Health Freedom Watch
How Massachusetts's Health Plan Affects
Privacy and Liberty
By Sue Blevins
People across the nation are applauding the Massachusetts
effort to increase access to health care, improve its quality,
and reduce costs by forcing every resident to purchase medical
insurance. It's going to be an interesting and important
task to measure objectively how the Massachusetts experiment
actually works-or doesn't-to achieve those goals during the
But some results we don't need to wait for. It's crystal
clear (upon reading the actual bill
text) that the plan invades everyone's privacy by requiring
insurers and health-care providers to submit patient data to
a centralized clearinghouse (a new council). And it's
clear that forcing Americans to buy a product from a limited
number of government-approved insurers limits their freedom
of choice. There is a huge difference between freedom
and choice: freedom means one is free to choose from an array
of options not artificially limited by the government, while
choice may include only an artificially limited number of options.
Also, it's obvious that the Massachusetts plan will interfere
with every citizen's right to maintain private contracts with
health-care providers. If providers are forced to submit
patients' data to a centralized clearinghouse, there is no way
for patients and their providers to maintain truly confidential
Perhaps New Hampshire and other surrounding states should
make sure their laws uphold the precious ethics of privacy and
consent. Then at least some Massachusetts residents (those
with means to do so) would be free to go out of state to maintain
confidential doctor-patient relationships. And after all,
New Hampshire's state motto is "Live Free or Die."
Better yet, all states' policies should encourage citizens
to live free and thrive! Laws
that uphold the ethics of privacy and consent can ensure that.
Sue A. Blevins is founder and president of the Institute
for Health Freedom in Washington, D.C.
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The Massachusetts Health-Insurance
Bill Mandates New Taxes and Privacy Invasions
On Tuesday, April 4, the Massachusetts House and Senate Conference
Committee reached a compromise on a first-of-its-kind legislation
that requires everyone in the state to have health insurance
or pay a fine. Governor Mitt Romney (R) is expected to sign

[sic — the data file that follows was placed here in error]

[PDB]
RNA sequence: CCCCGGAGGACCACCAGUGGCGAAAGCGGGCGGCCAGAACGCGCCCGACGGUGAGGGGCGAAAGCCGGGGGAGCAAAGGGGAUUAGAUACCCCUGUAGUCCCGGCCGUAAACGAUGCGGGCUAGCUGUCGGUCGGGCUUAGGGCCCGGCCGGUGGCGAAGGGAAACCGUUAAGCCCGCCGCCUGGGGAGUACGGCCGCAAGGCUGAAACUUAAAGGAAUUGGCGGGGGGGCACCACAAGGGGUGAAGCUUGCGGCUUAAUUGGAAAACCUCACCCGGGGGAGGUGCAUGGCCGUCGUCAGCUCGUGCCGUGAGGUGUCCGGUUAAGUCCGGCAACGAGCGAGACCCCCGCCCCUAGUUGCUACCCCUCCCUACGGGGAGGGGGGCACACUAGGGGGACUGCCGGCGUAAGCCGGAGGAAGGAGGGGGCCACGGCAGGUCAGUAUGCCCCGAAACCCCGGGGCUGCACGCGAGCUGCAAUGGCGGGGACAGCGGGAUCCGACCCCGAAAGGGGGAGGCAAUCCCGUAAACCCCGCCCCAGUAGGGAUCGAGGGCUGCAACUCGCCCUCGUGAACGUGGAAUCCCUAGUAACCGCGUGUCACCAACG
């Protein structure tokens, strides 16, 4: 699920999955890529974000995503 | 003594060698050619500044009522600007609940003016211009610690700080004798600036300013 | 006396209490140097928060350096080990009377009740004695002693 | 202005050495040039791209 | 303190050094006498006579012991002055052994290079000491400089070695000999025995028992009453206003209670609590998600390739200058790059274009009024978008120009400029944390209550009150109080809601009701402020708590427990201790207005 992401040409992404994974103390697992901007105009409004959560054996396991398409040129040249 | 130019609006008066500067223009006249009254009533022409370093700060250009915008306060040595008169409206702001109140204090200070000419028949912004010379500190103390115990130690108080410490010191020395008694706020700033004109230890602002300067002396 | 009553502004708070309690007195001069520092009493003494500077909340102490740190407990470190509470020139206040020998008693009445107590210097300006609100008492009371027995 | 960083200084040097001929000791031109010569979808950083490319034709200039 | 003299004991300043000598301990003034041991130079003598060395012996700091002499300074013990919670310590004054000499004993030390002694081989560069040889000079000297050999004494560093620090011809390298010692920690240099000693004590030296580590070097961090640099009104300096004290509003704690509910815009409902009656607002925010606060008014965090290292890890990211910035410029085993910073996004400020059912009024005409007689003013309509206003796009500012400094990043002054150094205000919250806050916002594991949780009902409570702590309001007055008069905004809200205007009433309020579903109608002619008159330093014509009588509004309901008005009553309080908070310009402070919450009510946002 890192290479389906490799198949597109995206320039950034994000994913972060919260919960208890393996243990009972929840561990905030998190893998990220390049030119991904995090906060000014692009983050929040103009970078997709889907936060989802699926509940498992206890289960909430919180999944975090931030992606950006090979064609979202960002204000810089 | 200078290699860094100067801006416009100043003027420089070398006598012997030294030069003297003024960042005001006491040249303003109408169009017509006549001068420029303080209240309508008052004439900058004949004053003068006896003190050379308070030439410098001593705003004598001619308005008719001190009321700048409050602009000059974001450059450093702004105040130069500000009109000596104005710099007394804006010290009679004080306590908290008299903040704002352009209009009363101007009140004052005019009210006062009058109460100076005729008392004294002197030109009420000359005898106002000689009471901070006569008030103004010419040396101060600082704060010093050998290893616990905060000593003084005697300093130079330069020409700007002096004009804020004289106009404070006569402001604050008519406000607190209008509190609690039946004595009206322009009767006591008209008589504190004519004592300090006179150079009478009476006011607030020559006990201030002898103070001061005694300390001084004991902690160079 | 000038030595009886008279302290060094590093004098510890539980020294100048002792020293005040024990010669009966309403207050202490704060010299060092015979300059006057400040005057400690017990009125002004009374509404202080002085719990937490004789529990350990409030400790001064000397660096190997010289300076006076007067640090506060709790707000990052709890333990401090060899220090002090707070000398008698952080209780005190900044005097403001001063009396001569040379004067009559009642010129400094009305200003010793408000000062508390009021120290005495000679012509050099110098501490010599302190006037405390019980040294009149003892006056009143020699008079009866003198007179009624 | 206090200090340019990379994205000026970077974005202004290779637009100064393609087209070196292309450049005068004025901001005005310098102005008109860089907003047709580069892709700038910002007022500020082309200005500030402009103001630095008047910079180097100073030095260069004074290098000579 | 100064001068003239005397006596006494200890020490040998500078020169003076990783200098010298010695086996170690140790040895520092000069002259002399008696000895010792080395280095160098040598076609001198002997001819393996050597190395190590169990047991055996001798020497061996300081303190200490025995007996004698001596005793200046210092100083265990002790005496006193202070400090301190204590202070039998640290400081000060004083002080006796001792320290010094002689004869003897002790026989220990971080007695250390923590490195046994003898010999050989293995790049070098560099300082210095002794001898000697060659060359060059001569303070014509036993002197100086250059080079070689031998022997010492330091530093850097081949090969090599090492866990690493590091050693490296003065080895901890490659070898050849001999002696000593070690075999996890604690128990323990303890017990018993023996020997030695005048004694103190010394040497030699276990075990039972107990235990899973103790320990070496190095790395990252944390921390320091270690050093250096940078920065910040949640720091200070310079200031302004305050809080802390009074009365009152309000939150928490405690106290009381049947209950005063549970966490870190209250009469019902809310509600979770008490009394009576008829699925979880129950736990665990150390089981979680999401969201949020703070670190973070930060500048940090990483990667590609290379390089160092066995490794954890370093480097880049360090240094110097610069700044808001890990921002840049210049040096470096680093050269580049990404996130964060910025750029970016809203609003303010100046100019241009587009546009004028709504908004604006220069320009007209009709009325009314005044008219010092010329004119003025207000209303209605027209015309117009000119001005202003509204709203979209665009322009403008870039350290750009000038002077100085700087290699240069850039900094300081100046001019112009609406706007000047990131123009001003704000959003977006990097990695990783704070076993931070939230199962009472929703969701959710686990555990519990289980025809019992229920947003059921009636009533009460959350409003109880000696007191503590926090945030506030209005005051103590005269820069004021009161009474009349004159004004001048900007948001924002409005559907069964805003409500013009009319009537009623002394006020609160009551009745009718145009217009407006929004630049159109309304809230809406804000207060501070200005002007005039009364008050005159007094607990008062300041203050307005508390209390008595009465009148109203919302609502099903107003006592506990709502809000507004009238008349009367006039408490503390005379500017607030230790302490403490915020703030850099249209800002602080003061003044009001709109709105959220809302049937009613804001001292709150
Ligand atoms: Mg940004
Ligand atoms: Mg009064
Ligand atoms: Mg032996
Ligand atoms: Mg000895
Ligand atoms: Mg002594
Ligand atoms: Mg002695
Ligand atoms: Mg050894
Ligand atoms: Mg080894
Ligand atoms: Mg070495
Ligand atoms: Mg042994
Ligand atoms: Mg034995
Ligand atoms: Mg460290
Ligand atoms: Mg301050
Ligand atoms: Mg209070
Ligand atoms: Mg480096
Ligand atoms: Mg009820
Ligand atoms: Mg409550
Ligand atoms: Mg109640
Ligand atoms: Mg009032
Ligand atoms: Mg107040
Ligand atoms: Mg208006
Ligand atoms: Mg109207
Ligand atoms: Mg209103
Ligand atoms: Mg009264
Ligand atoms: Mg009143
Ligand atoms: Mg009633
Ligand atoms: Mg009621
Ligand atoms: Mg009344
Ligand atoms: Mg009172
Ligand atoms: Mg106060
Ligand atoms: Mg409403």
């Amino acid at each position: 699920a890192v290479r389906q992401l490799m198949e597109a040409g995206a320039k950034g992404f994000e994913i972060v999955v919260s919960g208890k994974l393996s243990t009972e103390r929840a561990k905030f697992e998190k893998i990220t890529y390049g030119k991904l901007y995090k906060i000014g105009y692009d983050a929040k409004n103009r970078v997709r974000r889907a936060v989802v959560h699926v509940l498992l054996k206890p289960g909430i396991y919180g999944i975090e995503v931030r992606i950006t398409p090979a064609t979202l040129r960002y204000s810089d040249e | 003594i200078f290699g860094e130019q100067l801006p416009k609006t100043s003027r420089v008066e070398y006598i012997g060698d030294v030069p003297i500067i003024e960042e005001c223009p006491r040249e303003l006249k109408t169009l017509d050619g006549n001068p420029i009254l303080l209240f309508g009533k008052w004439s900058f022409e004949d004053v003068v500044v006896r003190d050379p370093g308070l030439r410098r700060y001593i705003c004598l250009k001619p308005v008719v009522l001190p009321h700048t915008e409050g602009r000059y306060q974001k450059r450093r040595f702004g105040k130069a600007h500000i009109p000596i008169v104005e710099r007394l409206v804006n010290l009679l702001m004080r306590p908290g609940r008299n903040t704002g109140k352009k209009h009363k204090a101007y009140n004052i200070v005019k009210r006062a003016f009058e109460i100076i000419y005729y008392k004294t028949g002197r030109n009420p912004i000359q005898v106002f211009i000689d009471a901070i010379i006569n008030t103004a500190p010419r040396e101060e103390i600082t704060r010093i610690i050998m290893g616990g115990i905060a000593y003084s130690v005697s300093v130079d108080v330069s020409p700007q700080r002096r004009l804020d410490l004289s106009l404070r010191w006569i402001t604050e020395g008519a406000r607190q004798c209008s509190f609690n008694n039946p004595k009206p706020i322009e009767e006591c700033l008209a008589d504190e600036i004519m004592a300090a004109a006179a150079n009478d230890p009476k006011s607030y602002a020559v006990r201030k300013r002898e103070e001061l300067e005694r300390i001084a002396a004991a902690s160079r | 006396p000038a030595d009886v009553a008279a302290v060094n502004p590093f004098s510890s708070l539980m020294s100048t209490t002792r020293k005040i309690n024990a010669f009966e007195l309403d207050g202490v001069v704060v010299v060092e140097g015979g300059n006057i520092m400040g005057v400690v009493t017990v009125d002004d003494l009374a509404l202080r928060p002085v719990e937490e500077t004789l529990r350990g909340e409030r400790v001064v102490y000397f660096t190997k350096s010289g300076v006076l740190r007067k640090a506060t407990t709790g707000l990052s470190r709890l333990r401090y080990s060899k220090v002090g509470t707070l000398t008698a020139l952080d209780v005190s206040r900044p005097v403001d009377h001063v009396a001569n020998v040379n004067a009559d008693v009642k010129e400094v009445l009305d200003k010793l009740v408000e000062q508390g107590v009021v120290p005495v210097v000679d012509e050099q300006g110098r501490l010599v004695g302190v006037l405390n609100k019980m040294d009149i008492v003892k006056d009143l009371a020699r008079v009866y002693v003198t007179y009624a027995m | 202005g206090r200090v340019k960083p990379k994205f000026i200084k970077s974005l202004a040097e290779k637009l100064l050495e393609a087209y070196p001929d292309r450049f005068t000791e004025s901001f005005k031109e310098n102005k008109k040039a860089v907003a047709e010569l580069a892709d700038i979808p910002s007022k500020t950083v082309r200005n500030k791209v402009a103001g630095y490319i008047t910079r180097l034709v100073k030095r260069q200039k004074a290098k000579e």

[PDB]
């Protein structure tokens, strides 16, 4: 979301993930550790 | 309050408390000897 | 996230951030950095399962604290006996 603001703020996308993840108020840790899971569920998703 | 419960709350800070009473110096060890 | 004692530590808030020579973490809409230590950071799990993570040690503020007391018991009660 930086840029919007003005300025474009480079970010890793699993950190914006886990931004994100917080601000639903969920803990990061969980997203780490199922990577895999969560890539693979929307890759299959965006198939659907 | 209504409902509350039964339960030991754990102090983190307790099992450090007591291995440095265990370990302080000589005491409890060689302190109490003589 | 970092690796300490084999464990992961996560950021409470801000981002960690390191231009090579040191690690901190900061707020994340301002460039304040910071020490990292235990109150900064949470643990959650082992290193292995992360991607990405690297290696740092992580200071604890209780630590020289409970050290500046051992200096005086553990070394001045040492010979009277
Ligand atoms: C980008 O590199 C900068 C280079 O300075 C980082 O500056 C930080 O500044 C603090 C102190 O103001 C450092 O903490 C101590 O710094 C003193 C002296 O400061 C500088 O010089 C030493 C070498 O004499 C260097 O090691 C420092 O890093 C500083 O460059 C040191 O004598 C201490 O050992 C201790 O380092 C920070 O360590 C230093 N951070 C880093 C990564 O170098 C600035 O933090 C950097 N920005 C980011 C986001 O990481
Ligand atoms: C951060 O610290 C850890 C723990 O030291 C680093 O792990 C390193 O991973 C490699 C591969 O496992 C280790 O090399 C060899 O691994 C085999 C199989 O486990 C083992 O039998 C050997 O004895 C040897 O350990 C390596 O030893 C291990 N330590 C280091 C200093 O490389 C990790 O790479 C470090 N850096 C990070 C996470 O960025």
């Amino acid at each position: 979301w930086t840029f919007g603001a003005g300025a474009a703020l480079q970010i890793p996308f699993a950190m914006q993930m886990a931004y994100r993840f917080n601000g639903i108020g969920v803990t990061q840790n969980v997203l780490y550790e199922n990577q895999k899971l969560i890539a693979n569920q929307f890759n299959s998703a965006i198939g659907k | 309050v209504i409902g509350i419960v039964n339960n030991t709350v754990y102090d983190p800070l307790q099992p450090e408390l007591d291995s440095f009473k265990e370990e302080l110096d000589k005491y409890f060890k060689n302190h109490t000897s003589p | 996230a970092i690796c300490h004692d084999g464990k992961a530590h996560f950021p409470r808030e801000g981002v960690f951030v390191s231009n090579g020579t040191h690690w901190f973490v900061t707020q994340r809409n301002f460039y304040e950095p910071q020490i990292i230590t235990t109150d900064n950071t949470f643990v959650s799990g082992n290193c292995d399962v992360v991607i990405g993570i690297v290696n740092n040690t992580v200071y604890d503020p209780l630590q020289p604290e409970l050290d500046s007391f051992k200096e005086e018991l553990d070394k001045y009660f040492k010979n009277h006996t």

the legislation into law Wednesday morning (April 12, 2006).
The plan includes new taxes on businesses that don't provide
insurance, a requirement that everyone purchase health insurance
or be penalized and chilling new invasions into personal privacy.
The legislation includes new Medicaid expansions and the
"Connector," modeled after the Federal Employees Health Benefits
Program, a per-person business "assessment" (read: tax)
on firms not offering insurance. Most problematic, the
bill provides new government authority to extensively track
each person's private health insurance and medical data.
"This program is being sold by the governor as a 'free market'
proposal," stated JP Wieske, State Affairs Director for the
Council for Affordable Health Insurance (CAHI). "But this plan
is a roadmap for a single-payer system that will be a disaster
for Massachusetts taxpayers and patients." The legislation gives the government broad new invasion-of-privacy
- Individuals must provide "Health Insurance Responsibility
Disclosure" forms-signed under oath-that can be investigated
by the insurance commissioner. The bill also includes other
extensive data-reporting requirements. Business owners must
also sign the disclosure.
- The "Connector"-a non-state entity-and other information-gathering
agencies can request any information on the business and its
employees they deem necessary. Employers not providing insurance
not only pay a $295 tax [per employee], but once their employees'
and dependents' state-paid health care costs exceed $50,000,
employers are responsible for between 10 and 100% of the bill....
"After years of debate over health-care reform, is this the
best Massachusetts can do!?" asked Dr. Merrill Matthews, Director
of CAHI...."It's not a model for reform, but a costly, invasive
boondoggle that should be avoided at all costs."...
Source: Council for Affordable Health Insurance (CAHI) press
release, April 10, 2006.
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Online Analysis of the Massachusetts
The Minnesota-based Citizens' Council on Health Care (CCHC)
has produced an easy-to-read overview of the Massachusetts mandatory
health-insurance plan. The chart is available online at: http://www.cchconline.org/pdfs/Romney_Healthcare_Chart.pdf.
CCHC provides an important summary of the bill's lesser-known
features. For example, the bill shields insurer payment information
from public disclosure. The chart cites specific bill language
which reads: "Cost information shall be aggregated for all insurers
and the council [the new centralized agency that will collect
everyone's health-care utilization data] shall not publicly
release the payment rates of any individual insurer which shall
not be deemed to be public record."
Twila Brase, president of CCHC, said "The legislation is
extremely intrusive. State agencies will be monitoring insurance
status, checking income status, and tracking the medical care
of the Massachusetts people."
[Also, here's a copy of the law].
Source: Citizens' Council on Health Care (CCHC) press release,
April 10, 2006.
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Health Freedom Watch is published by the Insitute for Health Freedom. Editor: Sue Blevins; Assistant Editor: Deborah Grady. Copyright 2006 Institute for Health Freedom.